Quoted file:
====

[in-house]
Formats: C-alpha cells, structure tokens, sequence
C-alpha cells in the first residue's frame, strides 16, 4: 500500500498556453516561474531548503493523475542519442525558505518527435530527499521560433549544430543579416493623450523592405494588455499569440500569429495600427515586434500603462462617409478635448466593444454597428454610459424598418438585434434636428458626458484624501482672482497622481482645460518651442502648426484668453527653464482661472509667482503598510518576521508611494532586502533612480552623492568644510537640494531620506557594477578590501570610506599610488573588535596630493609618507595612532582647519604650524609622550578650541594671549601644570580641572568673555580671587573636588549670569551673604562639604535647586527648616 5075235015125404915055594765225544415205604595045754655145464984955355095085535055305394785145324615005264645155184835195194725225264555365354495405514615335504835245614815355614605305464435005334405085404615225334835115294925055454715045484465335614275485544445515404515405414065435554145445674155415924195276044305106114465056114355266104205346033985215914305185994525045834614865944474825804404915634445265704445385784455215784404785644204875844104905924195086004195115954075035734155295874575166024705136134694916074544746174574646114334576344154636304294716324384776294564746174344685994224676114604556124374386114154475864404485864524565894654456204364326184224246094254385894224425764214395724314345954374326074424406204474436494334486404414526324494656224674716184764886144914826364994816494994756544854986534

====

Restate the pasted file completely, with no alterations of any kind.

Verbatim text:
[in-house]
Formats: C-alpha cells, structure tokens, sequence
C-alpha cells in the first residue's frame, strides 16, 4: 500500500498556453516561474531548503493523475542519442525558505518527435530527499521560433549544430543579416493623450523592405494588455499569440500569429495600427515586434500603462462617409478635448466593444454597428454610459424598418438585434434636428458626458484624501482672482497622481482645460518651442502648426484668453527653464482661472509667482503598510518576521508611494532586502533612480552623492568644510537640494531620506557594477578590501570610506599610488573588535596630493609618507595612532582647519604650524609622550578650541594671549601644570580641572568673555580671587573636588549670569551673604562639604535647586527648616 5075235015125404915055594765225544415205604595045754655145464984955355095085535055305394785145324615005264645155184835195194725225264555365354495405514615335504835245614815355614605305464435005334405085404615225334835115294925055454715045484465335614275485544445515404515405414065435554145445674155415924195276044305106114465056114355266104205346033985215914305185994525045834614865944474825804404915634445265704445385784455215784404785644204875844104905924195086004195115954075035734155295874575166024705136134694916074544746174574646114334576344154636304294716324384776294564746174344685994224676114604556124374386114154475864404485864524565894654456204364326184224246094254385894224425764214395724314345954374326074424406204474436494334486404414526324494656224674716184764886144914826364994816494994756544854986534